The original idea came from Doug Maple, bird authority and former owner of Captain’s Doug’s Tidewater Tours, who started his own informal bird rescue more than ten years ago. “They were getting slaughtered down there,” Maple said, “and I was already down there with a boat.” Doug and, a bit later, Florida biologist Tiffany Black began helping fishermen unhook distressed pelicans and, when necessary, transporting them to veterinary facilities who could provide medical expertise such as the University of Florida Vet School. He then contacted the on site professional science community, led by the University of Florida IFAS, The Nature Coast Biological Station, and Sea Grant Florida.
CHIEFLAND, Fla. (April 14, 2017) — The College of Central Florida is offering $500 scholarships to students who want to be among the first to attend the new CF Jack Wilkinson Levy Campus opening in August.
One-hundred scholarships are available to eligible students who take six or more credits at the new campus in fall semester, with classes beginning Aug. 21. The scholarships are available to new, returning and transfer students.
The scholarships are a one-time opportunity to celebrate the opening of the campus, which is the first permanent higher education facility in Levy County. The $30 college application fee will also be waived for students who plan to attend the new campus.
Students simply need to apply to CF Levy Campus for fall 2017 to be considered. Additional information will be sent via mail and scholarships will be awarded upon completed registration.
Among the items on display at the Audubon booth at this year’s Spring Arts Festival, next to the T-shirts, pamphlets, children’s art, and the two live owls, courtesy of the Homosassa Wildlife Rescue, was the poster explaining who to call for injured birds. Fortuitous, as well as prophetic, since an injured osprey had been sighted on Atsena Otie by a kayaker who had used this information and called it in.
Local bird rescuer extraordinaire Doug Maple borrowed a boat, enlisted a volunteer, and headed out to the island. Initially unable to locate the osprey, Doug asked the kayaker who had called in the sighting to text a picture of where the bird had been seen-which turned out to be about twenty yards from the old dock, in some fairly thick underbrush. Using a net and a towel, Doug was finally able to secure the osprey, load her into a carrier, and motor back to the main marina, where they were met by Janie Veltkamp, a well-known raptor expert.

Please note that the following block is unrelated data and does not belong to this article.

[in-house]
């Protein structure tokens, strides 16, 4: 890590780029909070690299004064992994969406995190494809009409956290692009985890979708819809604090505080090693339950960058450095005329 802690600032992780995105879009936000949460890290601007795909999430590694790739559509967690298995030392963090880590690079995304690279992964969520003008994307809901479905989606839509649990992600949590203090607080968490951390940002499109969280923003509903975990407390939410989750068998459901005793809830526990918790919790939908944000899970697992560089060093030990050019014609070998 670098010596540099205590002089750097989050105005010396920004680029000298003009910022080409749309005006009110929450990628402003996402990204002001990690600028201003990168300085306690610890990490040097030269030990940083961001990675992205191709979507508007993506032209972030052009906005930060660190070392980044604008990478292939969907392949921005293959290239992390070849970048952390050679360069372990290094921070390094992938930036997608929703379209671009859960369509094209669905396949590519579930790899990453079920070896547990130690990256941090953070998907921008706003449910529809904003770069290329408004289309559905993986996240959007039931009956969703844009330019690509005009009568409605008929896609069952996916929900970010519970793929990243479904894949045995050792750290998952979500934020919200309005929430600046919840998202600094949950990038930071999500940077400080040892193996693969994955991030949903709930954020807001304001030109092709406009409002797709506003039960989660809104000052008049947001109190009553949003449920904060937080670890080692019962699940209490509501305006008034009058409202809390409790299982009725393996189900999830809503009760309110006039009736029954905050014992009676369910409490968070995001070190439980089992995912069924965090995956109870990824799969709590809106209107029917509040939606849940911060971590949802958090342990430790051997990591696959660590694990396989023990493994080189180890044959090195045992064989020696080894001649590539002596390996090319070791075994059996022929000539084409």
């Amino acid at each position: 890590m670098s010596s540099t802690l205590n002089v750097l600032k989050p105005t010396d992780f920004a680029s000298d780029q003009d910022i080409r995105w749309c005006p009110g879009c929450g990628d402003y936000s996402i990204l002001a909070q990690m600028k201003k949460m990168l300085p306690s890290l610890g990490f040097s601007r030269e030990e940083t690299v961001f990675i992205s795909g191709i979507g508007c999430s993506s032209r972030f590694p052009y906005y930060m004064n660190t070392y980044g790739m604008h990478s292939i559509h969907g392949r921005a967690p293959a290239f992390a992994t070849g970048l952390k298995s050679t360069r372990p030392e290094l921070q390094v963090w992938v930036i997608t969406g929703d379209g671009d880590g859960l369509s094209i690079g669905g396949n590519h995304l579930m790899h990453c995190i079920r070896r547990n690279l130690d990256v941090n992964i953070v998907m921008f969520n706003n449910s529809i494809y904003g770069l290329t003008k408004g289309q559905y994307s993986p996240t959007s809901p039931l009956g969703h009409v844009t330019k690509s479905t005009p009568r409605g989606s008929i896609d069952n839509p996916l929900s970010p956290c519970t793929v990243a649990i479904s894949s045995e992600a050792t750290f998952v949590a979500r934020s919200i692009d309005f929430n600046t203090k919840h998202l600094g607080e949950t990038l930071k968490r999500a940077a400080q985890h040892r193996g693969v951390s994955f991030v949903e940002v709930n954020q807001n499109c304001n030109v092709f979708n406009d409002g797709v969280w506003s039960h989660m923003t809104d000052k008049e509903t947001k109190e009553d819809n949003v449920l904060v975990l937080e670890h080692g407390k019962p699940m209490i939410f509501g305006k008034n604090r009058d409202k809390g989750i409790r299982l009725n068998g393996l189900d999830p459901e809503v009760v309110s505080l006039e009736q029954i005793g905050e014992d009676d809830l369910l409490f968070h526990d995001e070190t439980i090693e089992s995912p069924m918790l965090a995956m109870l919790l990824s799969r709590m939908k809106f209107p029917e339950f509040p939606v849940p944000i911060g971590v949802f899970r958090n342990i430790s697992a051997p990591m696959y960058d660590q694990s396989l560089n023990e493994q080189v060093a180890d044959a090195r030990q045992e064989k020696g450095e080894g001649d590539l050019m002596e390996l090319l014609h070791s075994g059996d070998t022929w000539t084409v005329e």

Janie determined that this osprey-a female- was a good candidate for rehabilitation, having suffered no serious damage to wings or head. Since Stacy and Mike, the Homosassa Wildlife volunteers who were displaying the two owls- a screech owl and a great horned – were heading back to the facility, they transported the osprey, who could then be examined and treated by animal vets.
The Cedar Key Bird Rescue Program, slightly more than a year old, has responded to over thirty calls, rescued numerous injured water fowl, and continues to recruit and train volunteers. Although not all calls result in successful outcomes, the diligence and persistence of the volunteers, make this fledgling program one of Cedar Key’s most worthwhile endeavors.
The Levy County Sheriff's Office Detention Bureau is currently accepting applications for Corrections/Detention Officer. The State Officer Certification Examination (SOCE) is required. Starting Salary is $32,000.
Applicants must have excellent communication skills, general computer skills, high school diploma or equivalent and cannot have a criminal history or an arrest record. Employment requires rotating 12 hour shifts. Benefit package includes health insurance and Florida State Retirement. Applications can be downloaded from the Levy County Sheriff's Office website at http://www.levyso.com or picked up at the Sheriff's Office. Applications must be submitted to the Levy County Sheriff's Office Human Resource Division. Equal Opportunity Employer.